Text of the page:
What do we know about Will Johnson? The Canadian-born midfielder came to Orlando City in December of 2016 with a two-year contract with an option to extend for a third year.
Before his time here in Orlando, Johnson was first signed by the Chicago Fire as a discovery player. He spent some time with Heerenveen, making 14 appearances as a substitute, before making his way to Real Salt Lake. While at Real Salt Lake, Johnson was selected to the 2009 MLS All-Star Game against Everton, played 45 minutes against the LA Galaxy in the 2009 MLS Cup win, and won Goal of the Year in 2008 for his goal against FC Dallas (minute 2:28 in the video).
In 2012, Johnson was traded to the Portland Timbers, where he spent a few months as team captain. After winning an MLS Cup with Portland, he was traded to Toronto FC in December of 2015, where he scored his first goal for them against his former club, Portland. In June of 2016, Johnson scored the game-winning goal for the Canadian Championship in the 95th minute. On the play he fractured his tibia after crashing into the Whitecaps’ keeper.
That brings us to his time here. After his achievements with former clubs, Johnson seemed to be the perfect fit for Orlando City. In his first season with the club, Johnson made 23 appearances, playing 2,057 minutes. The midfielder scored twice, had three assists, had an average pass success rate of 83.5%, and whoscored.com rated him a 6.9 for the overall season. He was suspended for five matches at the end of that season as police and MLS investigated a potential domestic violence incident. In the end, the prosecution did not press charges, and this may have been the beginning of the Johnson’s spiral into fan hatred.
Cancel culture is very real. If you’re unfamiliar with the phrase, it’s when someone does, says, or posts something to social media, that is in poor taste. The fallout from there is significant. Athletes, entertainers, and even YouTube stars lose fans, credibility, and sponsorships as part of the cancel culture (think: Tiger Woods’ fall from grace). It’s a place from which very few can climb back.
There is no question that the majority of Orlando City’s fan base are loyal to the team. We have to be with the seasons we’ve endured, but there is a small percentage of “fans” that tear apart players. You see it from the taunting and bashing of Justin Meram while he was here. Antonio Nocerino went through it. The latest targets, Sacha Kljestan and Dom Dwyer, are starting to see a mild form of it. Throwing nothing but negativity at players does nothing to help the mental state of their game play. I’m a loyalist — a Hufflepuff if you will — by nature. It’s my belief that when you celebrate success, and praise your (insert staff, co-workers, children, or dogs) you get a different level of effort in return.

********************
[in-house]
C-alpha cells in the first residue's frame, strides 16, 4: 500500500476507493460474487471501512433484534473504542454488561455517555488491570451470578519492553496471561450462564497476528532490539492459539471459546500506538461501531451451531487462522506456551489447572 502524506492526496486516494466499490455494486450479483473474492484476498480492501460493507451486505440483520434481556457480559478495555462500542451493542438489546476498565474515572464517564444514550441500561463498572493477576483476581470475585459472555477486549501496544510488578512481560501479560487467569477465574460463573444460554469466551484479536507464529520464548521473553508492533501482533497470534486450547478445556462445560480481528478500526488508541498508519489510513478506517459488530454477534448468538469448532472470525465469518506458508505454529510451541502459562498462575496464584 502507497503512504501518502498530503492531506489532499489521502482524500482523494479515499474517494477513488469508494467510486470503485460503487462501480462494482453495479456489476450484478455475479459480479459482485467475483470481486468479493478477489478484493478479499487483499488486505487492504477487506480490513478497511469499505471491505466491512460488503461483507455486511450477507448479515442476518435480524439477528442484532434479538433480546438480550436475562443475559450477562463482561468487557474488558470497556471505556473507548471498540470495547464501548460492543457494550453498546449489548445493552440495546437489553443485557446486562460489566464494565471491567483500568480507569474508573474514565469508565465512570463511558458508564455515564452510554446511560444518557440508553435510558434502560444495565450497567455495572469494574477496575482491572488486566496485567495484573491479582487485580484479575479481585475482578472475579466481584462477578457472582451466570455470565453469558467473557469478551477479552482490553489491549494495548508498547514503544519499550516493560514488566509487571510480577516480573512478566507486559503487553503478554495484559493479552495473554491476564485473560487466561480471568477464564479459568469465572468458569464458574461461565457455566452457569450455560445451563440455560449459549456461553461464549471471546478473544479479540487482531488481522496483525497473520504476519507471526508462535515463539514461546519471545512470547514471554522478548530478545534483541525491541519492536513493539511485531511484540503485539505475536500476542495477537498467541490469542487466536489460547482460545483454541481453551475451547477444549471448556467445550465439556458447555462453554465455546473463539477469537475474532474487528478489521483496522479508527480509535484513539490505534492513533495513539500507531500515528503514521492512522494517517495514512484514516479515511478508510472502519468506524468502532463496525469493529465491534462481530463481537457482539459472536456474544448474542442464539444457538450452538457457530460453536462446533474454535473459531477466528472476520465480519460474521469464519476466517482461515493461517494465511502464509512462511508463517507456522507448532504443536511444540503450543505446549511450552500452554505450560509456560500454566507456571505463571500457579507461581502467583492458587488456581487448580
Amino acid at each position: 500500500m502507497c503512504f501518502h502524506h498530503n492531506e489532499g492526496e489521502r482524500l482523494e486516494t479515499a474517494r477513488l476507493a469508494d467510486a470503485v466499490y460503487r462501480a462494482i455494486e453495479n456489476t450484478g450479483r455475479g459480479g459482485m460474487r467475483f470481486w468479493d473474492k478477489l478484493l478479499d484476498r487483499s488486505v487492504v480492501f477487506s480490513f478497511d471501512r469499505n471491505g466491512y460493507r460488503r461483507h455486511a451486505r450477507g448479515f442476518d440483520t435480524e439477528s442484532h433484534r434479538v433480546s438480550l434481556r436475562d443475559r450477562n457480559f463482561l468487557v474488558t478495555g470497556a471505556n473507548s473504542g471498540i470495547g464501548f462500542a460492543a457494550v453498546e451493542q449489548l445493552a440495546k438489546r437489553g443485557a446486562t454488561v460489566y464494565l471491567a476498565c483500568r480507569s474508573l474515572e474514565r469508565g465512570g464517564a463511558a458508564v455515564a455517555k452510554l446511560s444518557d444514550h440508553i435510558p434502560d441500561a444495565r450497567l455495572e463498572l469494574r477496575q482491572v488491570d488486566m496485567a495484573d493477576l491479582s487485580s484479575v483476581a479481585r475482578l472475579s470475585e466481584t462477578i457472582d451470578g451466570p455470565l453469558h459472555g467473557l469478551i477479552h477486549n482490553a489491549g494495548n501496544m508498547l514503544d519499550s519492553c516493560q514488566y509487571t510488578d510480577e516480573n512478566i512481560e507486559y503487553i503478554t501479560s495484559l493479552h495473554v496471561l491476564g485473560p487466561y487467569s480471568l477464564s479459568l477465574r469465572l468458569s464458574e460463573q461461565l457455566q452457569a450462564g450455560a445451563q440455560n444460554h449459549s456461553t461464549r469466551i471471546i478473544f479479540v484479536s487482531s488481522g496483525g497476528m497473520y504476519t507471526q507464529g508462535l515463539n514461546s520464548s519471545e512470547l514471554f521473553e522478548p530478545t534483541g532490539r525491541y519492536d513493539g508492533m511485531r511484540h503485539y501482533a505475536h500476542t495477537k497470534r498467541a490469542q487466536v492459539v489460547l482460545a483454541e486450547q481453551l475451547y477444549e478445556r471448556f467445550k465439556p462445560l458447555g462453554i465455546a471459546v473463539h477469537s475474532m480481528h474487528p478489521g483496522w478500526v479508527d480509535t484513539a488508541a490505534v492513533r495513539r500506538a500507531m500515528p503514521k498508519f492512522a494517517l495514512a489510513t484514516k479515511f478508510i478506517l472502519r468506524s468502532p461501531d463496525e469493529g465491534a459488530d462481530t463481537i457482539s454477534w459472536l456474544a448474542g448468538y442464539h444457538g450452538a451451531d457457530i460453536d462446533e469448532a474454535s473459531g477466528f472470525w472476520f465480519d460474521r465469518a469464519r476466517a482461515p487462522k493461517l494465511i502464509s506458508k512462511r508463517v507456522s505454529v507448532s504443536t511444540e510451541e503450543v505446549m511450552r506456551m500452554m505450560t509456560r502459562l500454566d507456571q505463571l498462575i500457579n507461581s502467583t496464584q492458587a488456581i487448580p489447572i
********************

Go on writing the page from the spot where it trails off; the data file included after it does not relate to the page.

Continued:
Johnson’s 2018 season saw 26 appearances, 2,195 minutes of play, one goal, one assist, and a pass success rate of 84.5%. These statistics, however, are not what people remembered of WillJo’s 2018 season with the Lions. Do you know where I’m about to go with this? Of course you do! I’m talking the August 12th match against D.C. United.
The teams were 2-2 in stoppage time. Johnson burst down the field trying to beat Wayne Rooney to the ball. Instead of trying a left-foot power shot from midfield toward an empty net, the Canadian tried to pass the ball to Stefano Pinho, but the attempt was blocked by Rooney, who went on to send in the game-winning assist in the 96th minute, helping Luciano Acosta complete his hat trick. Because, City. This was probably the nail in the coffin for Johnson haters. People all assuming that he could have had the game-winning goal if he’d just (as I remember reading somewhere on Twitter), “Tapped it in.”
I wonder how it would have played out had Johnson not run his heart out with the Lions down a man for much of the match, against anybody other than Wayne Rooney coming at you full force out for blood, and a stoppage time win? Trigger warning:
This season, we’re seeing the turnaround — glimpses of the Johnson of years past. He was called up to the Canadian National Team for the Gold Cup run as one of 12 MLS players to make the roster. Additionally, so far this season, TML has named him Man of the Match three (almost four) times. He almost earned the Man of the Match title for his performance in the March 2 season opener at home against NYCFC. The Bearded Guy said it then, it was a solid performance that should “endear him to the detractors.”
His first Man of the Match title came from me for his performance in the May 4 loss to Toronto — another match that saw the midfielder running his guts out the full 90+. He saw MotM again for the road win against the Montreal Impact. He hustled in this match from front to back and all over again, scoring from a header that more than solidified the win for the Lions.
Lastly, his most recent MotM title came from the July 3 match at home against the Philadelphia Union. As TML’s Andrew Sharp pointed out, especially for this match, when the team seemed to fall to pieces after Kljestan and Robin Jansson were removed from the match, Johnson channeled his anger and frustration and played harder than he may have ever played. He used that frustration to help his game instead of panicking and acting recklessly. He appeared to be a force, but his stats didn’t lie either. He led the team with tackles and key passes, all while maintaining a 98% passing accuracy.
Could this be the comeback for which Will Johnson has been hoping? I think so. He never slows his pace. What you get in the first minute is what you’ll see from him in 90+ minutes of play. He’s in excellent form and he’s taking chances. Here’s hoping we see more MotM quality out of him the remainder of the season.